Anonymous said...

Loved the Razor series. My father was a child in that area of Darlinghurst so I was able to place him in a little part of Australian history. The actors were absolutely fantastic. The music was sensational. Loved every minute of it.

Anonymous said...

Ive just finished watching the Razor series and loved it. My family are from Paddington. I am doing my family history and have found out that Tilly Devine had paid for My Great Grandfathers funeral,the wake went for 3 days and my Grandfather used to hang out with Tilly.I visited Sydney recently to tour the streets where my family grew up. Very interesting.

Lee said...

I just finished watching the 'Razor' series and loved seeing all that history. Your blog adds extra interest seeing all those building that were a part of that history in modern day. Well done!

Anonymous said...

Hi,

i'm in search for the book in Belgium.
i can't find it :-(. I need it for a monologue. Someone who can help me with this? also in Ibooks i can't find it.
Thank you.

If anyone can help me, email me please
tuyttens.wendy@hotmail.com

wadjela said...

There were some significant factual errors in Writer's book. A readable introduction to the period, but don't take all that is written as fact.

Anonymous said...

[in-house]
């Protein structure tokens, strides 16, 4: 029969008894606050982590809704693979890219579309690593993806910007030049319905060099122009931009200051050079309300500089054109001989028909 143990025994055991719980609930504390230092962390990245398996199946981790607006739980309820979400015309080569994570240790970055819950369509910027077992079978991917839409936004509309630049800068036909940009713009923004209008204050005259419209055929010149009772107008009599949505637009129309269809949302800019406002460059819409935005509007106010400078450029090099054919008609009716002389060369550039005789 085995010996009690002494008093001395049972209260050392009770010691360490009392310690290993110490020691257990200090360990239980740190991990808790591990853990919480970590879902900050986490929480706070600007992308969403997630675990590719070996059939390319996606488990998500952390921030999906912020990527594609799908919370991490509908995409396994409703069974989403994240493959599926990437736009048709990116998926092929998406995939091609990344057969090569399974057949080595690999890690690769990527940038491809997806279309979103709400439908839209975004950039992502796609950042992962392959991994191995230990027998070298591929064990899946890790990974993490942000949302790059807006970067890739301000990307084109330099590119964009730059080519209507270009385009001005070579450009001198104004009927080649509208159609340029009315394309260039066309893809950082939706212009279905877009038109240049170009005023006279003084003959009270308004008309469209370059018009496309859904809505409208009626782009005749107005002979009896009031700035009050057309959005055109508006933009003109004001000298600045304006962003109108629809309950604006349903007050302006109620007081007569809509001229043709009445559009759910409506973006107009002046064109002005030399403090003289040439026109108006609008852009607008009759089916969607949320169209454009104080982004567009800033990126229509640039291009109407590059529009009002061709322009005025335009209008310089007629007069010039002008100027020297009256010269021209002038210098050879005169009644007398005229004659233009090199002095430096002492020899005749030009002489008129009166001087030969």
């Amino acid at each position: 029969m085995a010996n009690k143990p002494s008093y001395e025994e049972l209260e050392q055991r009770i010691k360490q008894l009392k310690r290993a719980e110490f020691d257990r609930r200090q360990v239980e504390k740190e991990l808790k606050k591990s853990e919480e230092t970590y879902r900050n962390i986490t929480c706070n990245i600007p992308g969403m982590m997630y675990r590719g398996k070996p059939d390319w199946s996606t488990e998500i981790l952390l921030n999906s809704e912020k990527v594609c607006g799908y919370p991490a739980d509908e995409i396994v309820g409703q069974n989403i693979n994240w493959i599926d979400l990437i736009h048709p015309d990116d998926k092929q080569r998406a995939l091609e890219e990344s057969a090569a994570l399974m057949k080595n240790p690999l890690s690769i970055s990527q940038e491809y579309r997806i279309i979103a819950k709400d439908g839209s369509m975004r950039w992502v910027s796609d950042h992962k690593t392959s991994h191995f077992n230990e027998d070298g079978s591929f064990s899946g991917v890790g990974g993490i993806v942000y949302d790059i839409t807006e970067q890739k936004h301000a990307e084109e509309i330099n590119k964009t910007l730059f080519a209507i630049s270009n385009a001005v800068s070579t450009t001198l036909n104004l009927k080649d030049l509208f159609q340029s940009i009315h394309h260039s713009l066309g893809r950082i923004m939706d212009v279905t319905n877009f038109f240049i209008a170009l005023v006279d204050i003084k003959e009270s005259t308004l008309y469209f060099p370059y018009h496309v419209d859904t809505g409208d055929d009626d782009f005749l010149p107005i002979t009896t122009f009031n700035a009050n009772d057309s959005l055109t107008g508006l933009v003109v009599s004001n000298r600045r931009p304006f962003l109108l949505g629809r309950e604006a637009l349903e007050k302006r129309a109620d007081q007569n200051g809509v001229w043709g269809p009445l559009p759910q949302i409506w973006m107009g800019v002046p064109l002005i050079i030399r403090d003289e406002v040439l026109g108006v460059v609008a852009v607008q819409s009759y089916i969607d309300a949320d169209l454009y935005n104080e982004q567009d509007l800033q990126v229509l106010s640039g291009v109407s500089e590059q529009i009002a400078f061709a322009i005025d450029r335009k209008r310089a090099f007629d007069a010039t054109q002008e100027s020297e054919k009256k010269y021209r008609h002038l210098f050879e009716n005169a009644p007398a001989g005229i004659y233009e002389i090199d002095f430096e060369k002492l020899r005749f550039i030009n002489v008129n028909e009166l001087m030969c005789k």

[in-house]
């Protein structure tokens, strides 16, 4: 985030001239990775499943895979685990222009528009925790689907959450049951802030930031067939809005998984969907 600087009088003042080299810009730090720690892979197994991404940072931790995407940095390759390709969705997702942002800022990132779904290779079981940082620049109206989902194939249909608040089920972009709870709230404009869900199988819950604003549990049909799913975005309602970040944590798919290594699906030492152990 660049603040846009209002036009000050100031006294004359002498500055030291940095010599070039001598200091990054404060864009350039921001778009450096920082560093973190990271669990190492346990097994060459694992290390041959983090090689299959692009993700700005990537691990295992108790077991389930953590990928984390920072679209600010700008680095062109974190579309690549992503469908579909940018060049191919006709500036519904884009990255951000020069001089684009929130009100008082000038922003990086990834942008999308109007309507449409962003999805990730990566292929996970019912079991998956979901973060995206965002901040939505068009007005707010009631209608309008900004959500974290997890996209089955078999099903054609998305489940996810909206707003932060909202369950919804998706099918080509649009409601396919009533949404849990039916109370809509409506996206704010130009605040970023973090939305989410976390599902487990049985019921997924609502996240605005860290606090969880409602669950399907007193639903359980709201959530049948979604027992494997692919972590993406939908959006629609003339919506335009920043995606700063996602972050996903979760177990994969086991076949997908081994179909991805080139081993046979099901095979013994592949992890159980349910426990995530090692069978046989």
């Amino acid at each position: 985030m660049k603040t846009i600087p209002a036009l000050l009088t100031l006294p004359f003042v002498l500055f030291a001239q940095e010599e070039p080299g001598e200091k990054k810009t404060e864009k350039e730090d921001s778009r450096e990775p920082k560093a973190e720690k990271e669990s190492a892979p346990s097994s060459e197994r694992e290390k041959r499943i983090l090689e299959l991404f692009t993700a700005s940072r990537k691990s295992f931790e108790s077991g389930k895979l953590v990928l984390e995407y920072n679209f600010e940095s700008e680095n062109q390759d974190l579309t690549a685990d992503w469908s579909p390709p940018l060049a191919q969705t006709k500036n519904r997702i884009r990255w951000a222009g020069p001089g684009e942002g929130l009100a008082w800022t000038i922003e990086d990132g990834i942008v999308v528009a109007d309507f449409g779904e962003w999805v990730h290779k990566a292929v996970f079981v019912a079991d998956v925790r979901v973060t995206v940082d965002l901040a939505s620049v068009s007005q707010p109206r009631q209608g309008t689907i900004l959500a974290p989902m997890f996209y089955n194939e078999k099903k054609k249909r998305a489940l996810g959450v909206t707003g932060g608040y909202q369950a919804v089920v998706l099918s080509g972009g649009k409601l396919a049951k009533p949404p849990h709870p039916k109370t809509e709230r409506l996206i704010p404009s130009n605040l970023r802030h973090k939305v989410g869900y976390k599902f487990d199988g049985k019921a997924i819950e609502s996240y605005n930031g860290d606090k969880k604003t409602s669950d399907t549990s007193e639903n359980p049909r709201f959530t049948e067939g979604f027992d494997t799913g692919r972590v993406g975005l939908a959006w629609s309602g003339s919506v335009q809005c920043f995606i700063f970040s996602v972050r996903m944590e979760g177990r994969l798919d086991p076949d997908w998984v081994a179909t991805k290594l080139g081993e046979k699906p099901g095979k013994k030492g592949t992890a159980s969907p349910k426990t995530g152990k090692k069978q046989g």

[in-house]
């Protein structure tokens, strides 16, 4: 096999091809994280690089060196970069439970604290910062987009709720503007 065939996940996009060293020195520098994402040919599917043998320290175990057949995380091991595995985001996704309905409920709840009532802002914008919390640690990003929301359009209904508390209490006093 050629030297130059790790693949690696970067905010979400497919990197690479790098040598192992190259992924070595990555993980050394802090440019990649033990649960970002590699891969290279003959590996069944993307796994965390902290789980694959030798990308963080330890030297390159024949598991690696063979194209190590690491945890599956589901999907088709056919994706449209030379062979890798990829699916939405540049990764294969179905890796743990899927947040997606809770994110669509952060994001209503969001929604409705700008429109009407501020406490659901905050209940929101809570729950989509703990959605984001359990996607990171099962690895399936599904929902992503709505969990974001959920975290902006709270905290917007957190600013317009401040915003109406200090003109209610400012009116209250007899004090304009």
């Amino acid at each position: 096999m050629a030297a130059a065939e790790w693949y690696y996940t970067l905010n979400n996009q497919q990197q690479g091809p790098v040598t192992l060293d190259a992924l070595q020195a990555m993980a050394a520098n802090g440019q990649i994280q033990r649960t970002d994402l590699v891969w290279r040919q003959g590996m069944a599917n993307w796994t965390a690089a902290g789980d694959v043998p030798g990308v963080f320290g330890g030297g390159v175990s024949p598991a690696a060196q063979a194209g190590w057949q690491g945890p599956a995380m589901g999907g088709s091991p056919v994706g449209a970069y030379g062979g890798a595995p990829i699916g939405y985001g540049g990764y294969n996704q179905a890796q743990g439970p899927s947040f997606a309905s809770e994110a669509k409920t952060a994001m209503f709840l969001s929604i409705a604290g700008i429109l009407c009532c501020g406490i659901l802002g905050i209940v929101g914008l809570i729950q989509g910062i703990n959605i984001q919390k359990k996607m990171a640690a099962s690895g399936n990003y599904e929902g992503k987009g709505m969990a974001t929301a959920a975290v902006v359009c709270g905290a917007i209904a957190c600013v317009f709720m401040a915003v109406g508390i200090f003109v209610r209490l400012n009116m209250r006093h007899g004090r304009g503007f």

I grow up in darlinghurst in the 70,s I,m very proud of my history,an terribly sad that it's fading past it brakes my heart that it's disappearing, I feels like I,m losing myself, dulice, pearl beautiful people, I,d always brushed dulice,s hair an put her tiara on her when I was a little girl

Leigh Straw said...

I have just been contracted by New South Books to write a true crime biography of Kate Leigh. I am a great fan of Larry Writer's book but have wanted to write a book entirely about Kate. I'm interested in talking with anyone who might want to share their memories from Darlinghurst and Surry Hills. I used to live on Palmer Street and then moved up to Esther Street and Devonshire Street in Surry Hills. I'm back in WA now but frequently come back to Sydney.

Please email me at l.straw@ecu.edu.au

Cheers,
Leigh Straw

bushgirl said...

A relative of mine who we think was our grandmother but can't prove it yet was a prostitute in that era. She mixed with the Razor gang mob. She was born Dorothy Edmonds but went under many names. She was known as Dot Tremaine and had many convictions. She was once married to Gordon Barr and others. Committed bigamy once. She was known as the Flying Angel and my nephew and I are researching her life. There is so much about her on Trove under the name Dot Tremaine. So all very interesting.

bushgirl said...

I had a relative who we think is our grandmother. She was a prostitute around the the time of the Razor Gang and was once married to Gordon Barr. She had many aliases but mostly was known as Dot or Dorothy Tremaine. She was known as The Flying Angel. Wish I could find a bit about her. There is lots on Trove.